The Parliamentary Public Accounts Committee (PAC) on Thursday sent back officials from the Office of the Vice-President, for lack of preparedness and not giving convincing answers to audit queries.
“The officials seemed to have not been well prepared. They are failing to give convincing answers and it’s a shame that a high office like that there is no financial prudence,” said PAC chairperson Ken Kandodo after the meeting.
The committee is reviewing the Auditor General’s report of government accounts for the year-ended June 30 2017, where about K5.3 billion is reported to have not been accounted for by ministries, departments and agencies (MDAs) in the 2016/17 fiscal year.
During the week, the committee met some (MDAs) controlling officers to explain their expenditure and give answers to the audit report.
After meeting officials from the Office of the Vice-President, led by the Secretary to the Vice-President and Commissioner for Disaster Management Affairs Wilson Moleni, the committee decided to send the team back as they failed to explain how money was used in the veep’s office.
During the hearing, questions were raised about how K90 million was liquidated in the office during the stated period and why there were unverified funds amounting to K33 million to foreign embassies, a misallocations of K14 million on expenditure, an unaccounted for fuel of K51 million and goods purchased without evidence of delivery amounting to K103 million, among others.
Kandodo said the officials failed to bring supporting documents of the expenditures.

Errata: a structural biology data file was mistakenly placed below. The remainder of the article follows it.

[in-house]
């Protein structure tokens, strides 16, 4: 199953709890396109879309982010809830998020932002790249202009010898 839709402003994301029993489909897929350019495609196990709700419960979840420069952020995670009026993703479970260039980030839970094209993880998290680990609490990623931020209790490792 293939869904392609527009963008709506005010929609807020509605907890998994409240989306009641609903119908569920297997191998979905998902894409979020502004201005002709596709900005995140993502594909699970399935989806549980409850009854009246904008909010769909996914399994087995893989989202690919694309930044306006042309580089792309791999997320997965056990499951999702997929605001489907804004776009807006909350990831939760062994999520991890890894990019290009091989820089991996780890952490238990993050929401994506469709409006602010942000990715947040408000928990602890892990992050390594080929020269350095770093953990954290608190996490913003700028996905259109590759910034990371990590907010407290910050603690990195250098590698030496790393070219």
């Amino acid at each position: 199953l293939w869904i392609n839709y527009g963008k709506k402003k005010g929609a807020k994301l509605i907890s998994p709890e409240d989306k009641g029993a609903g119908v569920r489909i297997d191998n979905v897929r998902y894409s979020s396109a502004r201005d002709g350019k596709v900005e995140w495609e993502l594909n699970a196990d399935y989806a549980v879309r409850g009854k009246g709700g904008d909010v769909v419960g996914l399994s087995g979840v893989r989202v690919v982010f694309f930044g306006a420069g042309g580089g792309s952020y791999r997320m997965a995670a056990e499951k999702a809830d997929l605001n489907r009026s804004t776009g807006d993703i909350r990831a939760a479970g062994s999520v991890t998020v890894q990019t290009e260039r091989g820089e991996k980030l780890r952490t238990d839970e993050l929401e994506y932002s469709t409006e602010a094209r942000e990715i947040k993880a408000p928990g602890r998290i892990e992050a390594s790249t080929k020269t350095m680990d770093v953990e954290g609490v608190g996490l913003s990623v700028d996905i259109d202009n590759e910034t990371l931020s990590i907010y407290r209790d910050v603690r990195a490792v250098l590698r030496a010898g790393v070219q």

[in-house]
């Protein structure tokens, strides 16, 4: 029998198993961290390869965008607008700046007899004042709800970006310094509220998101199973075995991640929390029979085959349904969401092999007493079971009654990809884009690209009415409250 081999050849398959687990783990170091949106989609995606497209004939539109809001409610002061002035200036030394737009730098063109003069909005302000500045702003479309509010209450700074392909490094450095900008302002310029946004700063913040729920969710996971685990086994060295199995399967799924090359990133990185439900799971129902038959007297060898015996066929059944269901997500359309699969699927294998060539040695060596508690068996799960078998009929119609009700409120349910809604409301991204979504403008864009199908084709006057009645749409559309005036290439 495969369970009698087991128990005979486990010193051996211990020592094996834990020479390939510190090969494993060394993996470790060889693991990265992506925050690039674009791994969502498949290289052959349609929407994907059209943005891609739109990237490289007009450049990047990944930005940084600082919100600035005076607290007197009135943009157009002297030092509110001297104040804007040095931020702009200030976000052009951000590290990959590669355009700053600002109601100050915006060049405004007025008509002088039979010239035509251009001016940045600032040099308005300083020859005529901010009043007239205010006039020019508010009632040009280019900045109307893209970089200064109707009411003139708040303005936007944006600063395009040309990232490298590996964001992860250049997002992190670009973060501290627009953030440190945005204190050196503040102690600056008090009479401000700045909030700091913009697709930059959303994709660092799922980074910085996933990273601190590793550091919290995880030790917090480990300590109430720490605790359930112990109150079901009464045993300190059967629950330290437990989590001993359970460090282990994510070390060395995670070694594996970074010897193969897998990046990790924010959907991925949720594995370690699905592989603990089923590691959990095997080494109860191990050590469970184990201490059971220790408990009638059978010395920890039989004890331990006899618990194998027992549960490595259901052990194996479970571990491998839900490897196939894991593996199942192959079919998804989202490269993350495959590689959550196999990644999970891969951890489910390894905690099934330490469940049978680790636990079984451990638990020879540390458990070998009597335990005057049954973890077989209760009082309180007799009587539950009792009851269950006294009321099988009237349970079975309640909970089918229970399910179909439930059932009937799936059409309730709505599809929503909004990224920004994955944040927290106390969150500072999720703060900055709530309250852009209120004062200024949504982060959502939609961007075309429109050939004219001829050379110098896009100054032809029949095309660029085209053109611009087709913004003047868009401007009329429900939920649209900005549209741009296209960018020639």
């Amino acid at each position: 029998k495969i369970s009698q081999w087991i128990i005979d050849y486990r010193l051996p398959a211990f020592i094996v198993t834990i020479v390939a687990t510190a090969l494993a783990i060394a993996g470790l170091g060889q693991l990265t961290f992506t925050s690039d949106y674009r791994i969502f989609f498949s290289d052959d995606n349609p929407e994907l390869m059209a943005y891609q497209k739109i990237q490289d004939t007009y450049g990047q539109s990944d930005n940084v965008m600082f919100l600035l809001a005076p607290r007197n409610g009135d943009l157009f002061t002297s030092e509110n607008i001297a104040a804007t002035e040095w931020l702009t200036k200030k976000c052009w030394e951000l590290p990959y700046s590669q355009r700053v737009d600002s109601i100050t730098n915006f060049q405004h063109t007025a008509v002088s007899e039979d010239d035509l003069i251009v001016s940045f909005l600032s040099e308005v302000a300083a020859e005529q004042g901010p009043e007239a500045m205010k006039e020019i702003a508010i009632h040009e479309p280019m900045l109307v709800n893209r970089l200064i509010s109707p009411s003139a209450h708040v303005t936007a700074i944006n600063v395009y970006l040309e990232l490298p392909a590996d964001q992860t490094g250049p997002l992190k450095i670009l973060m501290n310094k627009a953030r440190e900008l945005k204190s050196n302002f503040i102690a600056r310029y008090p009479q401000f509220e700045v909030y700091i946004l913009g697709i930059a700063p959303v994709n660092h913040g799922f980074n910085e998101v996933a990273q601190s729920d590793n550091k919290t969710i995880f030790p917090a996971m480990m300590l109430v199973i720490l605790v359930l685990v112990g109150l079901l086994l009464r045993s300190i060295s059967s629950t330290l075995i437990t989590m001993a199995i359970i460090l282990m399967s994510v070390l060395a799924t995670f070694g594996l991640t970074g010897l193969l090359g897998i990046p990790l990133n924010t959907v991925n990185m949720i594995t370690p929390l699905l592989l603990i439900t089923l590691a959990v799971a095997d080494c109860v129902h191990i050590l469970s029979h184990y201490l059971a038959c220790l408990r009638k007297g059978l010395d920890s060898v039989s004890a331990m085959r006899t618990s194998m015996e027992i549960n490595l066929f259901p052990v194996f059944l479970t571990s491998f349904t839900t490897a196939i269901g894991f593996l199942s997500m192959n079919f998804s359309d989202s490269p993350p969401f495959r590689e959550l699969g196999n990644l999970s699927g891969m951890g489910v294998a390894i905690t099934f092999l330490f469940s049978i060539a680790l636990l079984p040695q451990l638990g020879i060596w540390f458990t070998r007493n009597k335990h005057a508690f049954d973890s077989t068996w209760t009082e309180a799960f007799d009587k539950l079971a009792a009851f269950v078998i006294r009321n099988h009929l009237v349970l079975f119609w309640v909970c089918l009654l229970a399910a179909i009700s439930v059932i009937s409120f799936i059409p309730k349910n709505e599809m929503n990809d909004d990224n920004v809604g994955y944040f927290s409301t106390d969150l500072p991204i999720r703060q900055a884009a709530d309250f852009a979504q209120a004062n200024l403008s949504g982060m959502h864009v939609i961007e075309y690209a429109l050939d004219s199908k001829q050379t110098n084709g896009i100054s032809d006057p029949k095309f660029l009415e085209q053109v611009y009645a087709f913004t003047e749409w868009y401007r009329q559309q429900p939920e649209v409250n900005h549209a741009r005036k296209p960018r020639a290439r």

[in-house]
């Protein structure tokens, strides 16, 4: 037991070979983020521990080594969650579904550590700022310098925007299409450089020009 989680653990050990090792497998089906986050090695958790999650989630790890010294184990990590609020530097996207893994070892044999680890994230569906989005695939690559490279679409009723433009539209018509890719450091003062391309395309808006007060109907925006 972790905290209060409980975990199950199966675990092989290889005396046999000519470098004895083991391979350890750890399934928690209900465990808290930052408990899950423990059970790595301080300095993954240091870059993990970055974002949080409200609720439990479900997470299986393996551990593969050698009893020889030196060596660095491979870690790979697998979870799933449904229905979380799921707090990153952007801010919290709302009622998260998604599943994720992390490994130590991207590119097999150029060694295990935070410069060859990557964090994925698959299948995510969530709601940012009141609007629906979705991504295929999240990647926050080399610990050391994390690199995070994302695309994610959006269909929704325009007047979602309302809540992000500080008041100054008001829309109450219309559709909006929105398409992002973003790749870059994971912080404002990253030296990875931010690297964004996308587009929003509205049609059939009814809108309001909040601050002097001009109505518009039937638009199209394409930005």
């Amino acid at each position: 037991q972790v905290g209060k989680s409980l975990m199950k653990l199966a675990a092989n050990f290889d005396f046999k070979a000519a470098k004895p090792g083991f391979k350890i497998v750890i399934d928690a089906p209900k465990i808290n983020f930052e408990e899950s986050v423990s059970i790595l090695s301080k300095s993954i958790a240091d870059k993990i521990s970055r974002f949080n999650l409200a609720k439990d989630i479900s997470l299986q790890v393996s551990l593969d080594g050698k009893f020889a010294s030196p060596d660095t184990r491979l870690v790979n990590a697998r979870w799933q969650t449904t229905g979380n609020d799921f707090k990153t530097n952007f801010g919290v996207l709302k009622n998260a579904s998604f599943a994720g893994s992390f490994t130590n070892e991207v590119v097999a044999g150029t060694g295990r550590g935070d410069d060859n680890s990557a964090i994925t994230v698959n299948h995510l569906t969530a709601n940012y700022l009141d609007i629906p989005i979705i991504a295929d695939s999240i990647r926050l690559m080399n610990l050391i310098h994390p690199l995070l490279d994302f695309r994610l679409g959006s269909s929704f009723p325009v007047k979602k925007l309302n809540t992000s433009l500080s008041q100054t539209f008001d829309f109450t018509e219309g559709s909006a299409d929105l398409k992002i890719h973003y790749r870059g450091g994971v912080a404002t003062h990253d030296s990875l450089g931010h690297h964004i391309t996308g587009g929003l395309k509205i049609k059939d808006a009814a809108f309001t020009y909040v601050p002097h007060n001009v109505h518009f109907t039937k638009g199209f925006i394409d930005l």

“At the same time, the figures they are bringing and those of the report don’t match, so we had to send them back to prepare and come back to meet us,” he said.
The PAC chairperson further said it was sad that instead of setting a good precedence in managing public funds, the office, like other MDAs, are failing to even account for fuel expenditure and provide supporting documents for the same.
In a separate interview, Moleni said since the audit under review was from year back, they will prepare to come with clean records.
“We take it that they would like us to make few corrections here and there, we will work on whatever they have guided us to work on and we will present them again the way they want. I have to admit that there were weaknesses, and will work on them so that we have perfect work,” he said.
Prudent public finance management remains a pipedream as Malawi Government accounts audits continue to expose financial weaknesses in the system.
For instance, in the 2016/17 fiscal year audit report, some controlling officers were noted to have failed to provide supporting documents for expenditures.
In his executive summary of the Malawi Government Accounts for the year ending June 30 2017, former Auditor General Stephenson Kamphasa reports that payments without supporting vouchers increased from K517.1 million in June 2016 to K5.3 billion.
The audit report, which Parliament is now reviewing has seen a 1 185 percent increase in missing payment vouchers and other important documents.